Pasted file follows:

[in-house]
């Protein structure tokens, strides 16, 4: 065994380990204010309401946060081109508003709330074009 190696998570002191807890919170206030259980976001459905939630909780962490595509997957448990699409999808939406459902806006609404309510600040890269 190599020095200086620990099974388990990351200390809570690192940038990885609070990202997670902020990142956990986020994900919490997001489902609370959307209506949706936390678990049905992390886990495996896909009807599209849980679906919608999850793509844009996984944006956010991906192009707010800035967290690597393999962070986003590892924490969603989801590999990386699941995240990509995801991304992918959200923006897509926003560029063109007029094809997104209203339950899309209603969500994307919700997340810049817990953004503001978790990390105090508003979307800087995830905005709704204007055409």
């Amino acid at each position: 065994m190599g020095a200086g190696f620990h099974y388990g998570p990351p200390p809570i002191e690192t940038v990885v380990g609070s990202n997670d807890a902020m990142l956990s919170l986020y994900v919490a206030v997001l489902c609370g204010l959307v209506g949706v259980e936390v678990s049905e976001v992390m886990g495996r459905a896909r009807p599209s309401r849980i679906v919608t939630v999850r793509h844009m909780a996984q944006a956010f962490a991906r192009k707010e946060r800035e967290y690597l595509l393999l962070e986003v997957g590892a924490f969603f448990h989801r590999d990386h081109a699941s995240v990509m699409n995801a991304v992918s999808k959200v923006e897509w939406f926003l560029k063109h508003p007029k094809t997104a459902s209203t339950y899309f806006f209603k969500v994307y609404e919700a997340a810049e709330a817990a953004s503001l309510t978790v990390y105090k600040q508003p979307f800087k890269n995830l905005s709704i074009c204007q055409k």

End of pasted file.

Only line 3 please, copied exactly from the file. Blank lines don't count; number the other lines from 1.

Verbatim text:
């Amino acid at each position: 065994m190599g020095a200086g190696f620990h099974y388990g998570p990351p200390p809570i002191e690192t940038v990885v380990g609070s990202n997670d807890a902020m990142l956990s919170l986020y994900v919490a206030v997001l489902c609370g204010l959307v209506g949706v259980e936390v678990s049905e976001v992390m886990g495996r459905a896909r009807p599209s309401r849980i679906v919608t939630v999850r793509h844009m909780a996984q944006a956010f962490a991906r192009k707010e946060r800035e967290y690597l595509l393999l962070e986003v997957g590892a924490f969603f448990h989801r590999d990386h081109a699941s995240v990509m699409n995801a991304v992918s999808k959200v923006e897509w939406f926003l560029k063109h508003p007029k094809t997104a459902s209203t339950y899309f806006f209603k969500v994307y609404e919700a997340a810049e709330a817990a953004s503001l309510t978790v990390y105090k600040q508003p979307f800087k890269n995830l905005s709704i074009c204007q055409k």